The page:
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I wish I had 8 acres! Oh the possibilities! I would start with fruit trees, berry bushes, etc in a fenced area to keep those darn deer out! Deer are a huge issue in my area. If you are doing a large garden, raised beds may not be needed. My garden last year was about 30 feet long and 50 feet wide. We tilled the ground, which made rows. It made planting very easy. We had to weed a few times each week, but it wasn't too bad because we were using a double edge hoe. It works great and made weeding much easier. 1866300 DBL EDGE ACTION HOE Retail: $31.99 - Home Garden and Patio Furniture, Decor and Accents

That garden had a load of topsoil added to it quite a few years back. We have very sandy soil also, we are in a volcanic area and when you water it looks like a sponge just sucks the water up. Each year a little manure is also added.

My moms garden has all raised beds, except for the corn patch which is in a different location. We are expanding her garden this year, so it will more then double the current size. We are building more garden beds out of untreated pallets. The pallets are free, so you cannot beat that. It will take a little elbow grease to pull them apart, but its a good deal. We are getting a load of top soil, 30 bags of manure, and something else, I cannot think of the name right now. Our gardens grow like crazy, even with our short summer growing period in the mountians. We also compost, which is easy to do and great for the garden.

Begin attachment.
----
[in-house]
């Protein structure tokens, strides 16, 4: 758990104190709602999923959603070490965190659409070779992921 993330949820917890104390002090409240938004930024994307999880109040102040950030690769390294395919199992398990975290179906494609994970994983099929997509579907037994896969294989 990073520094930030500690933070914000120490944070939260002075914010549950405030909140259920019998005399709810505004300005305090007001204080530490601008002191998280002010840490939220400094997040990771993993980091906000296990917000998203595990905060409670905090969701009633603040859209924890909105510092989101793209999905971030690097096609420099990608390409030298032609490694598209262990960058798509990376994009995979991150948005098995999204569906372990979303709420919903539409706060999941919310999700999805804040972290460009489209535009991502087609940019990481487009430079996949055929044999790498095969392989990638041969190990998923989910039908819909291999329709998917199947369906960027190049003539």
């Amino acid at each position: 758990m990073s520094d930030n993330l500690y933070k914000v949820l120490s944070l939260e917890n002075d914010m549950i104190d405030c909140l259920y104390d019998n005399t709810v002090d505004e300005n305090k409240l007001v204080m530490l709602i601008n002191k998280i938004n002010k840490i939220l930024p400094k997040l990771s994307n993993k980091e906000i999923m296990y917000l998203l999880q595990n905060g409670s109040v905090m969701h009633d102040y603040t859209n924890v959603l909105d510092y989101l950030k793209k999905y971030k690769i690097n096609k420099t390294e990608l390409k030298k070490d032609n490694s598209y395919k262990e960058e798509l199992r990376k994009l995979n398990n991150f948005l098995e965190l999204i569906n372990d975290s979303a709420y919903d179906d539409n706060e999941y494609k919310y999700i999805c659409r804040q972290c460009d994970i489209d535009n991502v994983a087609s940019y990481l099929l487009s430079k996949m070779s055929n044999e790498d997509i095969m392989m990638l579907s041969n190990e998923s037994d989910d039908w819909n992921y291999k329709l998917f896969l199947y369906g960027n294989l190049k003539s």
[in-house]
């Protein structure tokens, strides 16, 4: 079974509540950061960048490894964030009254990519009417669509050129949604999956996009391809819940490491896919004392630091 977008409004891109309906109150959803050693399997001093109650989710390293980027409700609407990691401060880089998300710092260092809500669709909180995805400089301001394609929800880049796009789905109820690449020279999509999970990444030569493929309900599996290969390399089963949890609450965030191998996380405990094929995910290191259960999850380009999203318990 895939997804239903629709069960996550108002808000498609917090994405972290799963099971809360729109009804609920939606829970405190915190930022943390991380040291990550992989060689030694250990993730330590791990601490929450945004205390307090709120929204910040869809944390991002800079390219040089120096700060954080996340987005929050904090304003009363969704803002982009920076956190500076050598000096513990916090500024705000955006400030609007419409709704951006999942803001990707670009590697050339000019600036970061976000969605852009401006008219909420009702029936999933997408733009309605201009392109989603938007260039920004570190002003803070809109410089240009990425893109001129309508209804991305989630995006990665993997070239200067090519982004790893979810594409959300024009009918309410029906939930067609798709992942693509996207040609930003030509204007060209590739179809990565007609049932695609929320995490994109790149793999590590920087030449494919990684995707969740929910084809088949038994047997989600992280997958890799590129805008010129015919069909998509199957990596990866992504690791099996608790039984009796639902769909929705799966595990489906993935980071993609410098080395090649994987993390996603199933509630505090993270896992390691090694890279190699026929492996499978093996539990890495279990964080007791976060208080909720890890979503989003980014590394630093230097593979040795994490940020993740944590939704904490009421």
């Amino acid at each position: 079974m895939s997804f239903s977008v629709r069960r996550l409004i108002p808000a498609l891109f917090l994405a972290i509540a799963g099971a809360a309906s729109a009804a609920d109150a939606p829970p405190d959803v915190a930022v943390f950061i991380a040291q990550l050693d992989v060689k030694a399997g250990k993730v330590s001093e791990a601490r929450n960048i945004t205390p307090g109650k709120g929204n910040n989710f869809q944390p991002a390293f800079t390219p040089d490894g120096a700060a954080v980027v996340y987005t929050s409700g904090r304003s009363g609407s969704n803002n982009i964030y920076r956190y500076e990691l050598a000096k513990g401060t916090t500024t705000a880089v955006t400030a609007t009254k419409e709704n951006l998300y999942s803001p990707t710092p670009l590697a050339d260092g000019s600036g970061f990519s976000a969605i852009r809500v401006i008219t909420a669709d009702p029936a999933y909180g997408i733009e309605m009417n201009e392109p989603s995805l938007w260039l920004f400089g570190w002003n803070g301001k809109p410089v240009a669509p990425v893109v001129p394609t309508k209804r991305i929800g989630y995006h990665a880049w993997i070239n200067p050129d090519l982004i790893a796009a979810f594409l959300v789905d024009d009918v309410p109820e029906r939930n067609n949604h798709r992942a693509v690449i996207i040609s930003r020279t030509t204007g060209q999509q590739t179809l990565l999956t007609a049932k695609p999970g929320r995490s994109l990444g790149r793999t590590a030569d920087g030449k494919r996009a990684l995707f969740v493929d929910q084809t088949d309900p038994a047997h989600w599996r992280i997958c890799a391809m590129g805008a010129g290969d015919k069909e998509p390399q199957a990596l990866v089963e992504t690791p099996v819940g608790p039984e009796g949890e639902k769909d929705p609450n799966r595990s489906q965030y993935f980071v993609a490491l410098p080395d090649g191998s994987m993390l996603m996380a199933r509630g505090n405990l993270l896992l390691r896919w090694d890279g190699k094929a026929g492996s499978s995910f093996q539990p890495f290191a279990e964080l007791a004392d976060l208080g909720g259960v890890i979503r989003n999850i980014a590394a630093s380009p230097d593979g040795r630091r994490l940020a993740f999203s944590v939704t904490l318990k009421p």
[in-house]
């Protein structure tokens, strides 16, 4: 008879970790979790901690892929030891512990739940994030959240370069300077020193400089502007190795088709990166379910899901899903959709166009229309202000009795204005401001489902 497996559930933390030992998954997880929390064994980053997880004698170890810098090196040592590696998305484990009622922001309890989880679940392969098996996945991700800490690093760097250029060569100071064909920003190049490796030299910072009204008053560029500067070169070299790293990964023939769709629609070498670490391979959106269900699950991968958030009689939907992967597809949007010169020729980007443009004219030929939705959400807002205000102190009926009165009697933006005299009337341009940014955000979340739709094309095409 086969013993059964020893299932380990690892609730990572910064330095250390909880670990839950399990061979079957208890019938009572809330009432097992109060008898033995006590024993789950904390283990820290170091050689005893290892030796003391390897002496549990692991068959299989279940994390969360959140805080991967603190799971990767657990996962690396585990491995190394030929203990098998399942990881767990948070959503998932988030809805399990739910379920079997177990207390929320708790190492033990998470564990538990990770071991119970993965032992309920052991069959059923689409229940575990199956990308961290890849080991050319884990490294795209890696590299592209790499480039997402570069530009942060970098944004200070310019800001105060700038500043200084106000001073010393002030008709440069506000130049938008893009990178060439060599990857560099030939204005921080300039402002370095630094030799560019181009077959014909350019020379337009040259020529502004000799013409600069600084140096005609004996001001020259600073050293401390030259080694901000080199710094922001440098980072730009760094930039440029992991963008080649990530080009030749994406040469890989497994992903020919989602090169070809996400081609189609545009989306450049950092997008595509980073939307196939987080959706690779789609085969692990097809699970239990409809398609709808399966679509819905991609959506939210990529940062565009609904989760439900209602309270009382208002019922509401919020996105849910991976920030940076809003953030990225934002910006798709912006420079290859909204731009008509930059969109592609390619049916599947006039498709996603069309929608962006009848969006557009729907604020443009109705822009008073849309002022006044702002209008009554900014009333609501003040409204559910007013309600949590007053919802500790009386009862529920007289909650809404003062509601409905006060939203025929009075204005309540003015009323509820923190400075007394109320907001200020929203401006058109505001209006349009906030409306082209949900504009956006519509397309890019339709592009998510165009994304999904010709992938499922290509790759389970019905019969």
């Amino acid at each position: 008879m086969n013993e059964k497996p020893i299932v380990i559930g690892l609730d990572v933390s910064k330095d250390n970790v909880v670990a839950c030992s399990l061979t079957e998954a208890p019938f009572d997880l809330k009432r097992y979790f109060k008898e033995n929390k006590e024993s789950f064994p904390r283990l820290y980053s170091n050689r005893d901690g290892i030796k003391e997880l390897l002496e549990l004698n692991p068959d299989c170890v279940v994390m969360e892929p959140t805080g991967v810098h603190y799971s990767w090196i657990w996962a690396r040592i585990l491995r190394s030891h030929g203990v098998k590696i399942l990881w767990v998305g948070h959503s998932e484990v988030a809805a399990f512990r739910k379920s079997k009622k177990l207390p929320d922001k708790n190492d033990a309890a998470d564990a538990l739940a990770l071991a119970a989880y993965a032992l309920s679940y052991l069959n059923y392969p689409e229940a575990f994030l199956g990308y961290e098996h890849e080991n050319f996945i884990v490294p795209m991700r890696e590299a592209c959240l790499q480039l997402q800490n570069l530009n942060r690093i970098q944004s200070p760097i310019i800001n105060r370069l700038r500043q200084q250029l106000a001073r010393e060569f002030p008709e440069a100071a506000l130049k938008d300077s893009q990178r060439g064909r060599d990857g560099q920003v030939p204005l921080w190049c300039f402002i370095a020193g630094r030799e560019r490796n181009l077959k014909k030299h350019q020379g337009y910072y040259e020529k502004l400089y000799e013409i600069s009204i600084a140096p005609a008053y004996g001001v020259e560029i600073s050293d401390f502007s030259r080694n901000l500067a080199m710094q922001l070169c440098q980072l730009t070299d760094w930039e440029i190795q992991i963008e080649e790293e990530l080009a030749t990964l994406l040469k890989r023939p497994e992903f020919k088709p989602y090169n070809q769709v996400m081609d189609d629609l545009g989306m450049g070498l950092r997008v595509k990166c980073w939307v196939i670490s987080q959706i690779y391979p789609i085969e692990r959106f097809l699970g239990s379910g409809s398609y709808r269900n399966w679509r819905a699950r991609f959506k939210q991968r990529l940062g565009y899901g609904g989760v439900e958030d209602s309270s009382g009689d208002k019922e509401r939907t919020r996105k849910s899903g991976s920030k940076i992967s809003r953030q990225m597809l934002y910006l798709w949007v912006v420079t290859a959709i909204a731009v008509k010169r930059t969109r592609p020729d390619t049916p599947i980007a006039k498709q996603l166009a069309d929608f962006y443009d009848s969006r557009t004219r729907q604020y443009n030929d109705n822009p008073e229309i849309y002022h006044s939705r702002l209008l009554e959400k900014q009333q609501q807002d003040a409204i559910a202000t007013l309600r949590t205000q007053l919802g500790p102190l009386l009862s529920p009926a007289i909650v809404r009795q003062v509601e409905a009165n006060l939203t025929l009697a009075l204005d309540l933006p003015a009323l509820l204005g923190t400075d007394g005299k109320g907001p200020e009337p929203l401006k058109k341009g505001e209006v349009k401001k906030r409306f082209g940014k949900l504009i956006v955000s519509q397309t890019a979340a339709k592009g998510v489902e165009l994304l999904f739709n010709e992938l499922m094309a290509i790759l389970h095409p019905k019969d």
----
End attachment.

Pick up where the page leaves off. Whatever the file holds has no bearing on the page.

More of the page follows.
You should check with your local nurseries right now about upcoming gardening classes. Check to see if there is a local gardening club. Also check your local county extension office to see if they have any resources like workshops, etc. They have master gardeners, canners, etc that can help community members: http://web1.msue.msu.edu/iac/msuemar.../MSUEGreen.pdf

If all else fails, stop and talk to someone with a great garden that you see when driving about. Good luck. It is amazing what your garden can produce!